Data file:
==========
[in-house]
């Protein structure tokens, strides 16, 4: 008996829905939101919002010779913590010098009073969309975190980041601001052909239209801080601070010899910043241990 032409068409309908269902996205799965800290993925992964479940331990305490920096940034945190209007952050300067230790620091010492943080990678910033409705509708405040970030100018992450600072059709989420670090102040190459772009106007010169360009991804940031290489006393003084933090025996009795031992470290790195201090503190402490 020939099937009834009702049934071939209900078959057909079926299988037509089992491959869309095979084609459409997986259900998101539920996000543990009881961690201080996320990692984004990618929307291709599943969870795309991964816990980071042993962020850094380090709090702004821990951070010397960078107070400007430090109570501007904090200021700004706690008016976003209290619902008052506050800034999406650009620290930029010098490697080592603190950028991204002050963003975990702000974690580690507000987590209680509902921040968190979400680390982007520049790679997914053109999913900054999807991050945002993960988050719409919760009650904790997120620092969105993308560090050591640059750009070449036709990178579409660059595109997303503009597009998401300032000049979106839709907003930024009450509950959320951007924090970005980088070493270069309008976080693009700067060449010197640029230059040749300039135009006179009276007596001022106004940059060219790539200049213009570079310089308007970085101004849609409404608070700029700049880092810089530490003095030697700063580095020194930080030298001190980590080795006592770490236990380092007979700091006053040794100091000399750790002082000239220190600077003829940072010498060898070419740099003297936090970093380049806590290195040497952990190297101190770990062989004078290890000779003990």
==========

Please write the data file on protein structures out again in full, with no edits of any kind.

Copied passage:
[in-house]
């Protein structure tokens, strides 16, 4: 008996829905939101919002010779913590010098009073969309975190980041601001052909239209801080601070010899910043241990 032409068409309908269902996205799965800290993925992964479940331990305490920096940034945190209007952050300067230790620091010492943080990678910033409705509708405040970030100018992450600072059709989420670090102040190459772009106007010169360009991804940031290489006393003084933090025996009795031992470290790195201090503190402490 020939099937009834009702049934071939209900078959057909079926299988037509089992491959869309095979084609459409997986259900998101539920996000543990009881961690201080996320990692984004990618929307291709599943969870795309991964816990980071042993962020850094380090709090702004821990951070010397960078107070400007430090109570501007904090200021700004706690008016976003209290619902008052506050800034999406650009620290930029010098490697080592603190950028991204002050963003975990702000974690580690507000987590209680509902921040968190979400680390982007520049790679997914053109999913900054999807991050945002993960988050719409919760009650904790997120620092969105993308560090050591640059750009070449036709990178579409660059595109997303503009597009998401300032000049979106839709907003930024009450509950959320951007924090970005980088070493270069309008976080693009700067060449010197640029230059040749300039135009006179009276007596001022106004940059060219790539200049213009570079310089308007970085101004849609409404608070700029700049880092810089530490003095030697700063580095020194930080030298001190980590080795006592770490236990380092007979700091006053040794100091000399750790002082000239220190600077003829940072010498060898070419740099003297936090970093380049806590290195040497952990190297101190770990062989004078290890000779003990």